As filter 23 gradually clogs with dust over time, less air can pass through it. Consequently, the air pressure on the downstream side of filter 23 will decrease relative to the air pressure on the upstream side of filter 23. This difference in air pressure will cause the central portion of diaphragm 27 to flex in a downstream direction, as indicated in FIG. 2. The spacing between contacts 29, 39 is selected so that eventually diaphragm 27 and movable contact 29 will flex sufficiently to cause contacts 29, 39 to engage each other. The amount of flexing is exaggerated in FIG. 2, as it preferably is only a few thousandths of an inch between the initial position and the position where contacts 29, 39 engage each other. At this point, the electrical circuit is closed and circuit 49 provides a signal, preferably audible. The signal could be a tone or a pre-recorded message that repeats. Electrical circuit 49 may have a time delay circuit within it to repeat the signal at selected intervals rather than being continuous, so as to avoid depleting its batteries.
 The user would then change out filter 23 or if the filter is a permanent type, clean it. If detector 11 is of a disposable type, the new filter may come with one pre-installed. Typically, electrical circuit 49 would be retained and re-used with the new filter, although it could also be made disposable. If detector 11 is to be re-used with a new filter, the user will install it as described above. In the event detector 11 is to be re-used, the flexing of diaphragm 27 is within the elastic range of diaphragm 27 so as to avoid permanently stretching or deforming it. At all times, diaphragm 27 blocks any flow through housing 13 from the upstream to the downstream side.
 The invention has significant advantages. The unit accurately detects pressure drops that indicate clogging of the filter. No air is allowed to pass through the housing at any time, thus avoiding any dust entering the air duct. The closed end of the upstream inlet tube avoids dust blocking the communication path. The device is simple in construction and can be made either disposable or re-usable. The unit is operable on batteries, avoiding requiring a nearby electrical outlet. No power is used until the filter has clogged and a signal sent.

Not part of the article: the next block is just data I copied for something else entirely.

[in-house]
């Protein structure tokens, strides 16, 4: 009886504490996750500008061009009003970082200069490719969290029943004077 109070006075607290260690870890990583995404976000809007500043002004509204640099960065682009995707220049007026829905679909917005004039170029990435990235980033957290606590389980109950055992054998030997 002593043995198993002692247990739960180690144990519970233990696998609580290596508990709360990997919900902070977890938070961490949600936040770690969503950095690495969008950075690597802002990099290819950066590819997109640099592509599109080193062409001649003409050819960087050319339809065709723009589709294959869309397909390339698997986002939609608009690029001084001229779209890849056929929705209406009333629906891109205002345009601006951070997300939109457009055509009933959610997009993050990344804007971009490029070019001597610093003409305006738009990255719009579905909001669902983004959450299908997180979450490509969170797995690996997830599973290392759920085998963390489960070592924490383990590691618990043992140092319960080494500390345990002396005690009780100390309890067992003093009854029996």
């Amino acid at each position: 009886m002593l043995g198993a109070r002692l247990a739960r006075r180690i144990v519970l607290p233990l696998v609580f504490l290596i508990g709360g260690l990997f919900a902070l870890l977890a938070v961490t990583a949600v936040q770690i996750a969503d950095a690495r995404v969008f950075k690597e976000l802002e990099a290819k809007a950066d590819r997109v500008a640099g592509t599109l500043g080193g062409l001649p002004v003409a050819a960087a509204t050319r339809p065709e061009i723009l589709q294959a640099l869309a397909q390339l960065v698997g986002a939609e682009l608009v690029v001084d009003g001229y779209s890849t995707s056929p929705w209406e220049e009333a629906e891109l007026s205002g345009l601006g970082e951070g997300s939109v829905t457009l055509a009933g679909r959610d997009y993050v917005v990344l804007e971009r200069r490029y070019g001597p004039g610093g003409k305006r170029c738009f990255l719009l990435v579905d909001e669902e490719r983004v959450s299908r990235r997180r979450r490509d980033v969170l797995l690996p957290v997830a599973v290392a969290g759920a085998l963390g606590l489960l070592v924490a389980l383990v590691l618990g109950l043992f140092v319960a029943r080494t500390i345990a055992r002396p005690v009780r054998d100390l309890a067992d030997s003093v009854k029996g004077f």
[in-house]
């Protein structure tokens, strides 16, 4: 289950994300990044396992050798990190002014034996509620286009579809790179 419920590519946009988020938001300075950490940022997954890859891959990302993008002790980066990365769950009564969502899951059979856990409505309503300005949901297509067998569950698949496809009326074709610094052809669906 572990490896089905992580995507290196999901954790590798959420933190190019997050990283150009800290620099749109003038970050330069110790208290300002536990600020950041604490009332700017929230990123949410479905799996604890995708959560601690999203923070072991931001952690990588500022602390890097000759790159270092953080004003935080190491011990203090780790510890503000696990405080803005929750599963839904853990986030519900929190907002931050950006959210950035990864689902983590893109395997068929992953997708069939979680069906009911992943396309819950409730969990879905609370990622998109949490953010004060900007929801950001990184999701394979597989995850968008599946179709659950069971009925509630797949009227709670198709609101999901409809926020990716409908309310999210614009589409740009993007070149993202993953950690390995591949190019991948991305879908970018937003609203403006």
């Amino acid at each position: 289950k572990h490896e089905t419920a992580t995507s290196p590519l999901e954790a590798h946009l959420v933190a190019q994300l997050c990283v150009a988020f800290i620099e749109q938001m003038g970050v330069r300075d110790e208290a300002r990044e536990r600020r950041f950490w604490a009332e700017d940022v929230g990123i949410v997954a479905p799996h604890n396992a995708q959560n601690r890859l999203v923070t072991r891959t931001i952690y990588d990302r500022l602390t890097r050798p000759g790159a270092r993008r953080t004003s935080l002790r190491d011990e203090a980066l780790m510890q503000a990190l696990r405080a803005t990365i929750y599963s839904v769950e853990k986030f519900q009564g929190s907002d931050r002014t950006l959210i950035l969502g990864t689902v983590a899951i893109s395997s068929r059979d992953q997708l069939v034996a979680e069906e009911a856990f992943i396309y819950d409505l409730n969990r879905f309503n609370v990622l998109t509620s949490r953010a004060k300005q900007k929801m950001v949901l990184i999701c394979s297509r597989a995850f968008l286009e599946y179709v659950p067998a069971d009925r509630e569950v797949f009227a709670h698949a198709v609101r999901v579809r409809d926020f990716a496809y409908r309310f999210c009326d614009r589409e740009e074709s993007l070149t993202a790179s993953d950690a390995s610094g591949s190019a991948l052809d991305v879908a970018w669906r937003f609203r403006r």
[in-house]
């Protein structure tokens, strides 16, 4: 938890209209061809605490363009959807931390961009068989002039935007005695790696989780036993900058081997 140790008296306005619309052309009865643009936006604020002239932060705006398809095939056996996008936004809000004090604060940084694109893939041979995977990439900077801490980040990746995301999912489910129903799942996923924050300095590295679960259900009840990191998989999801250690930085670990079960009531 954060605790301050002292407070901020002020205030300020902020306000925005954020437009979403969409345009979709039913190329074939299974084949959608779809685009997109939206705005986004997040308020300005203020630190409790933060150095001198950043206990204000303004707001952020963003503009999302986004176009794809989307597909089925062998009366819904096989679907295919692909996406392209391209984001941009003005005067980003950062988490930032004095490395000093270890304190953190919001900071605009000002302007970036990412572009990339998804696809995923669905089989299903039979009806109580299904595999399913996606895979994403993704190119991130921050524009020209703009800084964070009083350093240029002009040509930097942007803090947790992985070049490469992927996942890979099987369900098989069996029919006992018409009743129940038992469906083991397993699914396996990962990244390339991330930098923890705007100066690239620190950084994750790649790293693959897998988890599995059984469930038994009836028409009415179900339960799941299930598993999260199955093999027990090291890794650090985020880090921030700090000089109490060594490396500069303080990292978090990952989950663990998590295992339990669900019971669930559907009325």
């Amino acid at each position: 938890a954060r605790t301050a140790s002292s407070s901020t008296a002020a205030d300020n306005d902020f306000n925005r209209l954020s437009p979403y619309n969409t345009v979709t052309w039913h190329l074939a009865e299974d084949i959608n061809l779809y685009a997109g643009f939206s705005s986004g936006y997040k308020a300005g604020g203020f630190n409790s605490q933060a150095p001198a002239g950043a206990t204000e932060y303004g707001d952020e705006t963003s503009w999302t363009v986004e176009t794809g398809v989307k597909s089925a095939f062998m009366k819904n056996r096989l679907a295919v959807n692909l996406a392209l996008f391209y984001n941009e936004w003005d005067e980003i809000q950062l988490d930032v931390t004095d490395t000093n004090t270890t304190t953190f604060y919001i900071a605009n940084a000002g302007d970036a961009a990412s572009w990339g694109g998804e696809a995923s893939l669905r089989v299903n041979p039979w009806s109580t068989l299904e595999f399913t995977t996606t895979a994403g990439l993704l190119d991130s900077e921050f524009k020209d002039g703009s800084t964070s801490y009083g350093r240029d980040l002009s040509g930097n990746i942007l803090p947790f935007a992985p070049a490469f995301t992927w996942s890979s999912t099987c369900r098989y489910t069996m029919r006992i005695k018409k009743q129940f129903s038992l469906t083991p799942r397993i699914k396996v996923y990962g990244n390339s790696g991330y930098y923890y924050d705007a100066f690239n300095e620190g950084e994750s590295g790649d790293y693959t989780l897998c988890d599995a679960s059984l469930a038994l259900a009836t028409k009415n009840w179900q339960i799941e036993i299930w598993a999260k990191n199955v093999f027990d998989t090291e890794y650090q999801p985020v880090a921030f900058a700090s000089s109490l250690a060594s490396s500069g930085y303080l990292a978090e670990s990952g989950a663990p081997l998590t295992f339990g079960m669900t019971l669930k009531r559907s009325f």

While the invention has been shown in only one of its forms, it should be apparent to those skilled in the art that it is not so limited but is susceptible to various changes without departing from the scope of the invention. For example, the contacts could be arranged to engage in the initial position and disengage in the second position. The diaphragm could be a bellows or other piston element that moves axially in response to pressure changes. The movable contact could be a tube or rod that engages the stationary contact in telescoping engagement.
 The present invention relates generally to detectors that detect air pressure differences, more specifically assemblies that are used with filters to alert the user that a filter is becoming clogged.
 Houses and many commercial buildings have air conditioning return ducts that contain filters. The filter removes dust and debris from the house prior to entry into the airflow duct. The filters must be periodically changed or cleaned as they become clogged with dust and debris. It is difficult for an occupant to remember to change the filters, which are often hidden from view. If not changed at the appropriate time, the flow of return air is diminished, reducing the efficiency of the air conditioning system.
 A number of patents disclose detectors for mounting to the filter. These detectors generally provide an audible warning, such as a whistle, when the filter requires changing. Although shown in patents, to applicants' knowledge, no such devices are currently marketed.
 In this invention, the detector has a housing that contains a pressure sensitive element that moves in response to a pressure differential between a first position and a second position. A stationary electrical contact is stationarily mounted in the housing. A movable electrical contact is mounted to the pressure sensitive element for movement therewith. The contacts engage each other in one of the positions of the pressure sensitive element and disengage each other in the other position. An electrical circuit is connected to the contacts for sensing a change in the position and providing a signal. The pressure sensitive element blocks any airflow through the housing regardless of the position.
 In the preferred embodiment, the pressure sensitive element is a diaphragm, and the movable contact comprises a flexible metallic reed. The stationary contact is a pin that extends to a point closely spaced to the reed. A tube extends upstream from the housing to serve as an air inlet. The tube embeds into the filter.
 Applicants claim priority to the invention described herein through a U.S. provisional patent application titled “Filter Clogging Detector,” having U.S. Patent Application Serial No. 60/406,419, which was filed on Aug. 28, 2002, and which is incorporated herein by reference in its entirety.